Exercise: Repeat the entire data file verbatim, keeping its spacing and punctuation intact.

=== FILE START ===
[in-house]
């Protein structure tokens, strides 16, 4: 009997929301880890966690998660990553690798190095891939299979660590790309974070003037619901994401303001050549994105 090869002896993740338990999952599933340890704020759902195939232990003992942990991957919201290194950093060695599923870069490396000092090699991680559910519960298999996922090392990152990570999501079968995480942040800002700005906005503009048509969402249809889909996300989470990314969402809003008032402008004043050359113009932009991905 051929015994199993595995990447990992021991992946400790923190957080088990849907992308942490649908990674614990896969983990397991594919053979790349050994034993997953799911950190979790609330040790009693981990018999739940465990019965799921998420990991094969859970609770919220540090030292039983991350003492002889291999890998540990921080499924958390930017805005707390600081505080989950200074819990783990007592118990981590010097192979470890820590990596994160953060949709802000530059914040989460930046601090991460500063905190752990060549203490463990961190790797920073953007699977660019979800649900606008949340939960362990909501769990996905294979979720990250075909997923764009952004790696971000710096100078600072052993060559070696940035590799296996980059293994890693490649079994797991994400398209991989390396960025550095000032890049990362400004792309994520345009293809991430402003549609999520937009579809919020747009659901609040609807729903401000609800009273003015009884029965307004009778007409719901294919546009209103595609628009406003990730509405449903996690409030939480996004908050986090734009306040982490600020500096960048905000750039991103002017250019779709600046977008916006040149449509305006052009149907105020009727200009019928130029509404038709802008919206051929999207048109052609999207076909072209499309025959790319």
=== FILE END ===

[in-house]
């Protein structure tokens, strides 16, 4: 009997929301880890966690998660990553690798190095891939299979660590790309974070003037619901994401303001050549994105 090869002896993740338990999952599933340890704020759902195939232990003992942990991957919201290194950093060695599923870069490396000092090699991680559910519960298999996922090392990152990570999501079968995480942040800002700005906005503009048509969402249809889909996300989470990314969402809003008032402008004043050359113009932009991905 051929015994199993595995990447990992021991992946400790923190957080088990849907992308942490649908990674614990896969983990397991594919053979790349050994034993997953799911950190979790609330040790009693981990018999739940465990019965799921998420990991094969859970609770919220540090030292039983991350003492002889291999890998540990921080499924958390930017805005707390600081505080989950200074819990783990007592118990981590010097192979470890820590990596994160953060949709802000530059914040989460930046601090991460500063905190752990060549203490463990961190790797920073953007699977660019979800649900606008949340939960362990909501769990996905294979979720990250075909997923764009952004790696971000710096100078600072052993060559070696940035590799296996980059293994890693490649079994797991994400398209991989390396960025550095000032890049990362400004792309994520345009293809991430402003549609999520937009579809919020747009659901609040609807729903401000609800009273003015009884029965307004009778007409719901294919546009209103595609628009406003990730509405449903996690409030939480996004908050986090734009306040982490600020500096960048905000750039991103002017250019779709600046977008916006040149449509305006052009149907105020009727200009019928130029509404038709802008919206051929999207048109052609999207076909072209499309025959790319």